Nelson Mandela's death has left many Montanans feeling reflective.
The South African leader's extraordinary life has been a beacon of leadership for scores of Americans.
The University of Montana's director of African American Studies called for a moment of silence.
Tobin Shearer's class bowed their heads in honor of Mandela.
The Associate Professor and PhD historian teaches a class on slavery at the Osher Lifelong Learning Institute.
Americans share that sad history of race based segregation with South Africa, said the teacher.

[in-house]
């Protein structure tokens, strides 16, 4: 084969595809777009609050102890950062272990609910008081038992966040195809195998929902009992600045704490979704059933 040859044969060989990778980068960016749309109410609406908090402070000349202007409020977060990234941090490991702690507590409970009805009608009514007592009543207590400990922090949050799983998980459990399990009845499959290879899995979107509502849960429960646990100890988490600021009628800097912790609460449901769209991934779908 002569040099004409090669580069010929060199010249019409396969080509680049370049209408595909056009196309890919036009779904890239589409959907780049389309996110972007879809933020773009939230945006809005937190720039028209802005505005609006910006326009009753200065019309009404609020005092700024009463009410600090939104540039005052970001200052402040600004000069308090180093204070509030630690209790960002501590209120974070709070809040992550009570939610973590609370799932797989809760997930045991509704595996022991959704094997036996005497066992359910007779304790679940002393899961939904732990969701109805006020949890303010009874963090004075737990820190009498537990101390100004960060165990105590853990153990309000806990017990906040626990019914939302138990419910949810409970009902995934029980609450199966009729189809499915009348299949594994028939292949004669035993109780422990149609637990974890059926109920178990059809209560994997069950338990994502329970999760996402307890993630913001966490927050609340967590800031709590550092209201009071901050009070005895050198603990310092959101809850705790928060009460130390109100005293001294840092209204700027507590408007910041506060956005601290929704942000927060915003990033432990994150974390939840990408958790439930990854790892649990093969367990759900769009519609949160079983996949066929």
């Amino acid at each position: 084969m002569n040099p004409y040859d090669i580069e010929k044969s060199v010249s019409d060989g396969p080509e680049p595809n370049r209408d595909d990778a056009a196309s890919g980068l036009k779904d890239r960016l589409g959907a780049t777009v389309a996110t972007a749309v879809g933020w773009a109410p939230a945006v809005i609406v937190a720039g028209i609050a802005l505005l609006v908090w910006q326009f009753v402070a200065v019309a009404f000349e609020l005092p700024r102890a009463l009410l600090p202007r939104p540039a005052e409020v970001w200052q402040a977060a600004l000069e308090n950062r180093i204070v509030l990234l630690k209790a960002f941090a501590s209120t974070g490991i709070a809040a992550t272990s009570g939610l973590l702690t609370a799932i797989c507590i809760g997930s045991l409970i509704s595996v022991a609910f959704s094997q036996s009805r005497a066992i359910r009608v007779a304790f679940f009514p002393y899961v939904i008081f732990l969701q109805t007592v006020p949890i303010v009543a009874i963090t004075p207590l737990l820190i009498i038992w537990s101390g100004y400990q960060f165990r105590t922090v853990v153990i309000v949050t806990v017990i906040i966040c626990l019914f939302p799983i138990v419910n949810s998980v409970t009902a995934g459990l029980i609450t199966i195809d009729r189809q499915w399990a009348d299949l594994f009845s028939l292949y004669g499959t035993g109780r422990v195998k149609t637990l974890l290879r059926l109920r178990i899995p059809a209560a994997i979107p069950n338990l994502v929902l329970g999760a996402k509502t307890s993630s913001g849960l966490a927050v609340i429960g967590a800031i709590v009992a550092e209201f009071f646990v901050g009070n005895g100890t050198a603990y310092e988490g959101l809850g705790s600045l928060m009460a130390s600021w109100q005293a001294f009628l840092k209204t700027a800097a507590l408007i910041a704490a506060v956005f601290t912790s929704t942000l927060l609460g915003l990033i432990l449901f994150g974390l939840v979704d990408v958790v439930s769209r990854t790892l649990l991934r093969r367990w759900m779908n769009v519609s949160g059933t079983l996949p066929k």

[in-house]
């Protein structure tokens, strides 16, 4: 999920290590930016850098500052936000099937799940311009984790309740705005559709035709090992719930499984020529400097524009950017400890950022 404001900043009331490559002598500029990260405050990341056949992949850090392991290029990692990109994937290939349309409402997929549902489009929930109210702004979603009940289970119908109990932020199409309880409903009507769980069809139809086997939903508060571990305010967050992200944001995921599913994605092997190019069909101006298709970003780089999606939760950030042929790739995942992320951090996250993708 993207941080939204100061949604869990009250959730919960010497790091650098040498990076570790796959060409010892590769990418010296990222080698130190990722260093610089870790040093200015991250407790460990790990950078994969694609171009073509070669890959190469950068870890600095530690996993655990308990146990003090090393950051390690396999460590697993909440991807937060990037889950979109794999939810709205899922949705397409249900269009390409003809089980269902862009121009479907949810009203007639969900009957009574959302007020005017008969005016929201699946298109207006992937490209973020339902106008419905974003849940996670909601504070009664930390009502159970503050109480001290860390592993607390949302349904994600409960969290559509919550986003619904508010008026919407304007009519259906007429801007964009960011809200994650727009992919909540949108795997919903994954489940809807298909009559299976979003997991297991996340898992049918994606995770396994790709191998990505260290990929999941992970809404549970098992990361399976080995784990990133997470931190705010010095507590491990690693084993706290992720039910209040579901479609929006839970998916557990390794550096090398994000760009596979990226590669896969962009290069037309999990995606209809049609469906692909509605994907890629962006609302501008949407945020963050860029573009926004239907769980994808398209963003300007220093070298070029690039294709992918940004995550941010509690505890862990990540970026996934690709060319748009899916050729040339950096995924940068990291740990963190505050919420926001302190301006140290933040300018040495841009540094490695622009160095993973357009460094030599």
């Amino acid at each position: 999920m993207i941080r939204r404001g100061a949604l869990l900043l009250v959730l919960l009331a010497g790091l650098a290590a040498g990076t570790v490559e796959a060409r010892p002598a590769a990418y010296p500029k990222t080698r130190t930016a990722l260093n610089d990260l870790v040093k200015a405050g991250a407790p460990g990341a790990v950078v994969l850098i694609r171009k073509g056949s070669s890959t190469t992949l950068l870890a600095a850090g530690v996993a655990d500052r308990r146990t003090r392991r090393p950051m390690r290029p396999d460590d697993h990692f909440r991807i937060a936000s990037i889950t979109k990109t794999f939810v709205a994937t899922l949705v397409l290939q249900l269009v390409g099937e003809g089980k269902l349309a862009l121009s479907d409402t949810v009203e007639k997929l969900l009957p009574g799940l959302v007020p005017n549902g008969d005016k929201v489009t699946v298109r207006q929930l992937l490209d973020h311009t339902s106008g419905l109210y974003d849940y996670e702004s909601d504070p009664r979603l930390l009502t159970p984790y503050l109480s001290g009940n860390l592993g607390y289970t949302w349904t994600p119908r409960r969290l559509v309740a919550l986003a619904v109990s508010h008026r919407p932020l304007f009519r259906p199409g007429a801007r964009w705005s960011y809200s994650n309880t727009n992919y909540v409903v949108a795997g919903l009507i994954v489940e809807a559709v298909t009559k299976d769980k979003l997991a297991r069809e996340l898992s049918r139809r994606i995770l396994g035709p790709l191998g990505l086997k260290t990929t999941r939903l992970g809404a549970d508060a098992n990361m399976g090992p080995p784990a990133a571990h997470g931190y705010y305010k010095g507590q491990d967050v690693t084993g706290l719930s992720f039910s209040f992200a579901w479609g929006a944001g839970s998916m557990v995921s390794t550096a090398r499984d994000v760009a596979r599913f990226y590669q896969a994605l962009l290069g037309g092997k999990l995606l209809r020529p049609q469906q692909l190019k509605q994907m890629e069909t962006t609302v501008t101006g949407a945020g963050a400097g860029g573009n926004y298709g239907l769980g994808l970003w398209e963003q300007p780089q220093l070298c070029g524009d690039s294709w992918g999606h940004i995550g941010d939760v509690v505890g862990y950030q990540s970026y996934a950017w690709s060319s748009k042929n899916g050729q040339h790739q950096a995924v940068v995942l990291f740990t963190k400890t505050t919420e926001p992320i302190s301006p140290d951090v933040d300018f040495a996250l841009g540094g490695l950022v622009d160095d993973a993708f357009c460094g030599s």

"We mourn his passing as a moral leader," said Shearer,"as a vision of the possibility of forgiveness and of moving forward without having to resort to violence upon those who had been your original oppressors."
The Jeannette Rankin Peace Center's Betsy Mulligan-Dague was also reflective on the world leader.
"The biggest thing," said Mulligan-Dague,"is his lesson about restorative justice instead of punishment."So when the country was healing from apartheid, instead of punishing people, he brought them together to face each other and work together."